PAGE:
San Miguel is beautiful, colorful, and friendly. It's been on my list for a while. I know so many people who have been there and love it. I will definitely be back but I learned a few things I'd like to share. Depending on how you like to travel, you'll either love it or take a hard pass.
First, let's talk about getting there and getting around. Flying into Leon, Guanajuato (BJX) is your best bet, although you could fly into Mexico City. The drive from Leon is about two hours and four hours from Mexico City. There are shuttles that you can take. I used BajioGo and it was easy to book online before I left.
I don't recommend renting a car. Once you get to San Miguel, you'll never use it. The city is very walkable and taxies are plentiful.
Second, where to stay. Location is everything. You can stay close to the Jardin (the central square) but it may be too loud for sleeping. Staying off the city square is okay because San Miguel is so small that getting to the where all the events are happening is very easy. I stayed south of the Jardin and it was fine.
As long as you can see the town's most famous symbol, the Parroquia of Miguel Archangel church, you'll never be lost.
The Colonia Guadalupe neighborhood is a great place to explore and see the murals, and the Colonia Balcones neighborhood for it's gorgeous contemporary colonial houses.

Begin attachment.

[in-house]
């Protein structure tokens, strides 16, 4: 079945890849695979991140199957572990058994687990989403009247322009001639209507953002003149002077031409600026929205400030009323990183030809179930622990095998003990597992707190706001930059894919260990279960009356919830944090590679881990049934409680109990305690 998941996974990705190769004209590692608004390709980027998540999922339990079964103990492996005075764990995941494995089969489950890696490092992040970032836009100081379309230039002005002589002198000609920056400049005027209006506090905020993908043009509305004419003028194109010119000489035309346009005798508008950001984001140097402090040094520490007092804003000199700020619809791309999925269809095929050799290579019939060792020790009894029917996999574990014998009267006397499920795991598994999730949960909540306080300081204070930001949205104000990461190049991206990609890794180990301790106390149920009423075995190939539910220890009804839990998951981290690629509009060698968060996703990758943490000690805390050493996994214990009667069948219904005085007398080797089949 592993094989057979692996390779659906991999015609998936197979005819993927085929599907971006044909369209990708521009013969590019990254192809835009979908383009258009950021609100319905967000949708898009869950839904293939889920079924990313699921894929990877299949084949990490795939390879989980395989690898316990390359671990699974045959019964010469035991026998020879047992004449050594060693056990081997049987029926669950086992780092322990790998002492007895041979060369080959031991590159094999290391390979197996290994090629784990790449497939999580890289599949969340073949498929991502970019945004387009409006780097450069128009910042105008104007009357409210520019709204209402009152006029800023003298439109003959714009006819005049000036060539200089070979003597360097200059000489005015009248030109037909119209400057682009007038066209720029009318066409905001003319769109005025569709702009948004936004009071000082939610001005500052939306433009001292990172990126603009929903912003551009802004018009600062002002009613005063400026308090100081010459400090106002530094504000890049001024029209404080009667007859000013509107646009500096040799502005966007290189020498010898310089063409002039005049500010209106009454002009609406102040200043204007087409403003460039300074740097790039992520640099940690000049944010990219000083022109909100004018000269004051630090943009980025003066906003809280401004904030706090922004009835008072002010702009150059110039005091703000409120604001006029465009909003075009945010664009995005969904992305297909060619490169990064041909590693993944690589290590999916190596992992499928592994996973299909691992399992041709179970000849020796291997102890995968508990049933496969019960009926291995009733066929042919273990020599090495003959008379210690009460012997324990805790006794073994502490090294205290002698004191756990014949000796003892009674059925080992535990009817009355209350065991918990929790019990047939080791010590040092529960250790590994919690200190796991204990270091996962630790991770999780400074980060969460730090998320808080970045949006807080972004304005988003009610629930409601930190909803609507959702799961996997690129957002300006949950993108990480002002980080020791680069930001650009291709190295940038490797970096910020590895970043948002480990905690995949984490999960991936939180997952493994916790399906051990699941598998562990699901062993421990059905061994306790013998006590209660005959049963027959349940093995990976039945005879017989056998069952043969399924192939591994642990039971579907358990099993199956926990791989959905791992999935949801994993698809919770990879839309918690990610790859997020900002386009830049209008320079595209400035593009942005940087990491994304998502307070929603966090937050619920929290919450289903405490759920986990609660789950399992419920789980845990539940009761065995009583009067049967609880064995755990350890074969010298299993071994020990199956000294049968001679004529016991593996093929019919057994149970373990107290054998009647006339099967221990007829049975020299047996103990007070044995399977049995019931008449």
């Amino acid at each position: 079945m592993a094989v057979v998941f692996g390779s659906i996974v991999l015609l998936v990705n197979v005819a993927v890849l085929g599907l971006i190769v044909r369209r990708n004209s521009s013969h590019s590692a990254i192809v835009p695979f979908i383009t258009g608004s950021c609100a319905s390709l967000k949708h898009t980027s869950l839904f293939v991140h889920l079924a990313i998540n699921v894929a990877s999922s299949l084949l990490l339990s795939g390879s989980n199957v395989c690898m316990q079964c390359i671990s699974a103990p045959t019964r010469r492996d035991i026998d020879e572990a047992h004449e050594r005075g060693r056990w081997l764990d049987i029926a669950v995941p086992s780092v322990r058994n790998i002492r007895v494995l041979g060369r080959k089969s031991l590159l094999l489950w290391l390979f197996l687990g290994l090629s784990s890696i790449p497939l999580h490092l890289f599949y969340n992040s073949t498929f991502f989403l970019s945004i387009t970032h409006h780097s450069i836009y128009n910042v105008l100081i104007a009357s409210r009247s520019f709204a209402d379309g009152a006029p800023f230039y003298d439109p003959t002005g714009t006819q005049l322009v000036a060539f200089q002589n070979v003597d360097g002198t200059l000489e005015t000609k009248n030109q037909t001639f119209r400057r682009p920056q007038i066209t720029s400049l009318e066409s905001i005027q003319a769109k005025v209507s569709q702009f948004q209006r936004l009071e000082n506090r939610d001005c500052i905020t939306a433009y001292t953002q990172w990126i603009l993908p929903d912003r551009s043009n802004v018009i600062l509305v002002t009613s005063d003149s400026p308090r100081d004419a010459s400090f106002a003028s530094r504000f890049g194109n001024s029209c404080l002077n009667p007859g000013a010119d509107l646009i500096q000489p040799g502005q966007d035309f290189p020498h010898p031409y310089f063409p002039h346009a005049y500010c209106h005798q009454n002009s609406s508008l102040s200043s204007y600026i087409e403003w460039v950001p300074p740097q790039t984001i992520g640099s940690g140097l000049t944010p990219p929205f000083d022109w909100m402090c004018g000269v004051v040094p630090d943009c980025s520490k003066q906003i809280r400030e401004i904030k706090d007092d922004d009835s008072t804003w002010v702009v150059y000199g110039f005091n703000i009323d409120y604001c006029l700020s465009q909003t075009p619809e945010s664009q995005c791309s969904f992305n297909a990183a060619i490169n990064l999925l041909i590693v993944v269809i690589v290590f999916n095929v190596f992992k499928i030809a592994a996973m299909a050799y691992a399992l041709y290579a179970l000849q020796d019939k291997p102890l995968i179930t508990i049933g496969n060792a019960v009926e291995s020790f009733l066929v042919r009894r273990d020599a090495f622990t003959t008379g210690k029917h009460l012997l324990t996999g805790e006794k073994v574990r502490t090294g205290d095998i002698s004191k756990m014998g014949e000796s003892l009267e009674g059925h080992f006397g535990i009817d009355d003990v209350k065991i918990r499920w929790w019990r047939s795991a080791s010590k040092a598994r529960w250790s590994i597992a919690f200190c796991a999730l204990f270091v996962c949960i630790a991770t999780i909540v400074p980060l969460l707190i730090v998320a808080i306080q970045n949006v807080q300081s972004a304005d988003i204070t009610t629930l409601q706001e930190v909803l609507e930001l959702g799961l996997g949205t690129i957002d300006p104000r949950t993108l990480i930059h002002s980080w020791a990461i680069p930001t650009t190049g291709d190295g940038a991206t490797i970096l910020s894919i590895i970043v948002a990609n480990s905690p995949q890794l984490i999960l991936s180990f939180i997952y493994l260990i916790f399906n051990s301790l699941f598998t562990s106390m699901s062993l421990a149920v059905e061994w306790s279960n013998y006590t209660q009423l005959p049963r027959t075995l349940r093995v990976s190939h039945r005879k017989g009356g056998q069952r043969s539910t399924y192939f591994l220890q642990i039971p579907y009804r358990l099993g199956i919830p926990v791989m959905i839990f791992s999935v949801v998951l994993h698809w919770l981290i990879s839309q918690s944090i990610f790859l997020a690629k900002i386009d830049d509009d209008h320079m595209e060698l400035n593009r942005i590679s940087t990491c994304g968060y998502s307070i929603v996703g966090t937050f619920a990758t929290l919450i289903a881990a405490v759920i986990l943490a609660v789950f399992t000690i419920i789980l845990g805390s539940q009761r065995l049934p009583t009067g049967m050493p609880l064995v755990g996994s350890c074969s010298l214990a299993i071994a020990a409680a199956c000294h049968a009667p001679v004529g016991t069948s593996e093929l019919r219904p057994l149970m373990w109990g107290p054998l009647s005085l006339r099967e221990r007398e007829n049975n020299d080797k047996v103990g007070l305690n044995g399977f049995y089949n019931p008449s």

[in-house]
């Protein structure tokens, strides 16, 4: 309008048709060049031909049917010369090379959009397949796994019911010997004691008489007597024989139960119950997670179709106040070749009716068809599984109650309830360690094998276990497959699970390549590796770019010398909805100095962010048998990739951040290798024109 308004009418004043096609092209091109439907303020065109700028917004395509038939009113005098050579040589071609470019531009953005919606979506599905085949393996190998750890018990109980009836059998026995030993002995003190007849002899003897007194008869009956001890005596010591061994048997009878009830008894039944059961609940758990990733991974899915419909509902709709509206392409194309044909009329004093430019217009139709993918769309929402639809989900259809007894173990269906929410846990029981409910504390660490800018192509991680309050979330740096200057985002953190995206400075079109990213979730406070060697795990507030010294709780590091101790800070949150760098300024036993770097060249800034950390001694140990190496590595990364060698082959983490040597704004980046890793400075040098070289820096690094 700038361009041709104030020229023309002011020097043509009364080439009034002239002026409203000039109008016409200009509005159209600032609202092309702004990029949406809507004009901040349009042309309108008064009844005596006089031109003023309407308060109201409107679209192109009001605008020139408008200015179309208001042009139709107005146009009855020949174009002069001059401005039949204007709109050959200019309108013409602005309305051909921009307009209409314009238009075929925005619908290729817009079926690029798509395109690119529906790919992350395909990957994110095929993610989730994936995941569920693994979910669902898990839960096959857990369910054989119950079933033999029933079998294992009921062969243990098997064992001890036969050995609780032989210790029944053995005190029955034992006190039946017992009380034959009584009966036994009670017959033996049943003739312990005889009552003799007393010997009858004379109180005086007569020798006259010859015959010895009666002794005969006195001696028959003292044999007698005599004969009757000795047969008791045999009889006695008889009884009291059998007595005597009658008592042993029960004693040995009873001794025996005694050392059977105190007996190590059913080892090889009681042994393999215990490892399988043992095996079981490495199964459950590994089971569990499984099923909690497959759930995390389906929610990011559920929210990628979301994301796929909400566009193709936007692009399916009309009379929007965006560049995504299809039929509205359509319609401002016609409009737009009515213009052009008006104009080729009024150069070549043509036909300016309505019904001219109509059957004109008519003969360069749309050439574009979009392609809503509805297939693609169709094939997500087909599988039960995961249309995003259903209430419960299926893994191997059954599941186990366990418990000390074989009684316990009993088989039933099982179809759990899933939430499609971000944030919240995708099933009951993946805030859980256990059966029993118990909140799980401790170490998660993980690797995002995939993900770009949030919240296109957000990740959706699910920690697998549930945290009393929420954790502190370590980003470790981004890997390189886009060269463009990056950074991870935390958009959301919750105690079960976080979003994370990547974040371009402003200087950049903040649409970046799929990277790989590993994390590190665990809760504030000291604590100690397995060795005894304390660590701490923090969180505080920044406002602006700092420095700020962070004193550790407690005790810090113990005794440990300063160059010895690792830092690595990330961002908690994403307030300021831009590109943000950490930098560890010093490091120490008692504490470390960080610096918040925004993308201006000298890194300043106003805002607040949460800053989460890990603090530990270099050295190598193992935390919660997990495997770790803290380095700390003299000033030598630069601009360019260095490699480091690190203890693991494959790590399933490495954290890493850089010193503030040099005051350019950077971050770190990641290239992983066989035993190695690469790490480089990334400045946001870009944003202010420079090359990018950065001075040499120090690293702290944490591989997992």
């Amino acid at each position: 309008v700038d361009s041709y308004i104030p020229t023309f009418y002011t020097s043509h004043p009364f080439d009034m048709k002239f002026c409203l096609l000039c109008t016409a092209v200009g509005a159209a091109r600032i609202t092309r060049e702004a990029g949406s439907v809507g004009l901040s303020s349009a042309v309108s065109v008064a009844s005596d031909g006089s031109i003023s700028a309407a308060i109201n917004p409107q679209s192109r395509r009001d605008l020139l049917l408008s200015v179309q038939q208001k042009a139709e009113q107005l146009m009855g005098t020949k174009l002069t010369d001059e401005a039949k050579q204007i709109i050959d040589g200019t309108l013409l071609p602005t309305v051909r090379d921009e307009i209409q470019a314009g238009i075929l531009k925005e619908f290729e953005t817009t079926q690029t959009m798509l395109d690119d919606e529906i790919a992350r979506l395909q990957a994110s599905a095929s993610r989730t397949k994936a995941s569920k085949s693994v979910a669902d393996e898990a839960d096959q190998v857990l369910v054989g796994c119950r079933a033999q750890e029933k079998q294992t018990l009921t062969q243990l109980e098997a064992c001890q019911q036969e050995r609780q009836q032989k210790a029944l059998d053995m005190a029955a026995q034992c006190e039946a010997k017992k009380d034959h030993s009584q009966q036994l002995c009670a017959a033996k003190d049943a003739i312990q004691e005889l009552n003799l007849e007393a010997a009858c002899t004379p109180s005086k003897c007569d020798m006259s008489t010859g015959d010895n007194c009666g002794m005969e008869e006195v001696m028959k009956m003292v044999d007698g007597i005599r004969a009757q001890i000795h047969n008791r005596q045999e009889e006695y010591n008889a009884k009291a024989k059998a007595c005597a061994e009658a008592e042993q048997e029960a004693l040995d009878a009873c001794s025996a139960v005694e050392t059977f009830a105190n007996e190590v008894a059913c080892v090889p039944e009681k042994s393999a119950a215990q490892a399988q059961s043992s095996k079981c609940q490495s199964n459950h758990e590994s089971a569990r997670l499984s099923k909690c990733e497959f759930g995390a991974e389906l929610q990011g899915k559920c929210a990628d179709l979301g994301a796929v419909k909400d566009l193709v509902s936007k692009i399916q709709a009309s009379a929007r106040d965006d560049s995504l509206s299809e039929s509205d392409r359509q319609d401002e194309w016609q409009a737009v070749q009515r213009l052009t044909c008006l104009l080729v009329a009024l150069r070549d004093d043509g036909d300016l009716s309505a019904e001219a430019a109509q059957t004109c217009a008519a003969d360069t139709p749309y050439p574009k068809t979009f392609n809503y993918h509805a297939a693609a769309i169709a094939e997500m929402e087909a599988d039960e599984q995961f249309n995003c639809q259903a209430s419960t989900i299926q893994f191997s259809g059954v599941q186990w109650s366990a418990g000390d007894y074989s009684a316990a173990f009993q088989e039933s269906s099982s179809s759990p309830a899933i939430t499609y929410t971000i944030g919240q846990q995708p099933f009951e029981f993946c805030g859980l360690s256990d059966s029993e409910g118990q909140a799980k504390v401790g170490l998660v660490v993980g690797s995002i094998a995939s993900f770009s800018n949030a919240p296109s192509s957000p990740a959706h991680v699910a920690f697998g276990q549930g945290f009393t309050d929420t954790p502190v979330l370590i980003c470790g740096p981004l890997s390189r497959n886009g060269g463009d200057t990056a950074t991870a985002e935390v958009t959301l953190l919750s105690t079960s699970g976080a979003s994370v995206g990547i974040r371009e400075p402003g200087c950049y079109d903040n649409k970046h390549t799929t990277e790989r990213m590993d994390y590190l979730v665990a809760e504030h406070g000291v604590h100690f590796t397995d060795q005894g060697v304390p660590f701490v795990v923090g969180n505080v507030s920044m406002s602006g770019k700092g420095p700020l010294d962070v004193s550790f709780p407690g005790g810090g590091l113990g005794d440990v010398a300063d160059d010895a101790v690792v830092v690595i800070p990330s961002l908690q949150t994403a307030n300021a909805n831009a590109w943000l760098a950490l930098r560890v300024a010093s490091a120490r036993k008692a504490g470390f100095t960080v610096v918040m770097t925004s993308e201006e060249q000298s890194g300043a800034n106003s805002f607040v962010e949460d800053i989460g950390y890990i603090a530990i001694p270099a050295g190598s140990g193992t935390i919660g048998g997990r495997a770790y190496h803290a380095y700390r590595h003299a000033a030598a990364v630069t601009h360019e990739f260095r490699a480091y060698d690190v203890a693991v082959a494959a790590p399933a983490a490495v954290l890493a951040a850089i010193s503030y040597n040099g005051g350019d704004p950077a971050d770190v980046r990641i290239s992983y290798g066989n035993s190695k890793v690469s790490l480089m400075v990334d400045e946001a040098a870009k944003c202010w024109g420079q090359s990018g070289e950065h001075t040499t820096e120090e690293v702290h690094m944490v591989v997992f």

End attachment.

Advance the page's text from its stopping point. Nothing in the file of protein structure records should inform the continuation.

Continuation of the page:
Third, a big concern in Mexico is always the food. Being that San Miguel is full of expats, the food is pretty safe. We went to a smaller town, Pozos, and that was a different story. If you go on an out-of-town adventure, take snacks.
Fourth, language. Know some Spanish! Even though there are a lot of Americans in San Miguel, the locals know very little English. Brush up on that high school Spanish and, if you don't know much, get one of those apps on your phone that does the translating for you.
For number five, we need to talk about the expats. There is nothing wrong with them. The locals and expats get along fine and they seem to be very respectful of the local culture. If you go during Day of the Dead, just be prepared to feel like you are in America. I went to the Catrina parade and discovered no locals participated, it was all Americans. There are still plenty of ways to experience the local culture. Just be prepared to see quite a few well-off expats. If you are bothered by that, then maybe go when there is not a festival of some kind.
San Miguel is a great town full of culture even if it's full of Americas and I recommend it. By the way, the photo above - she's American.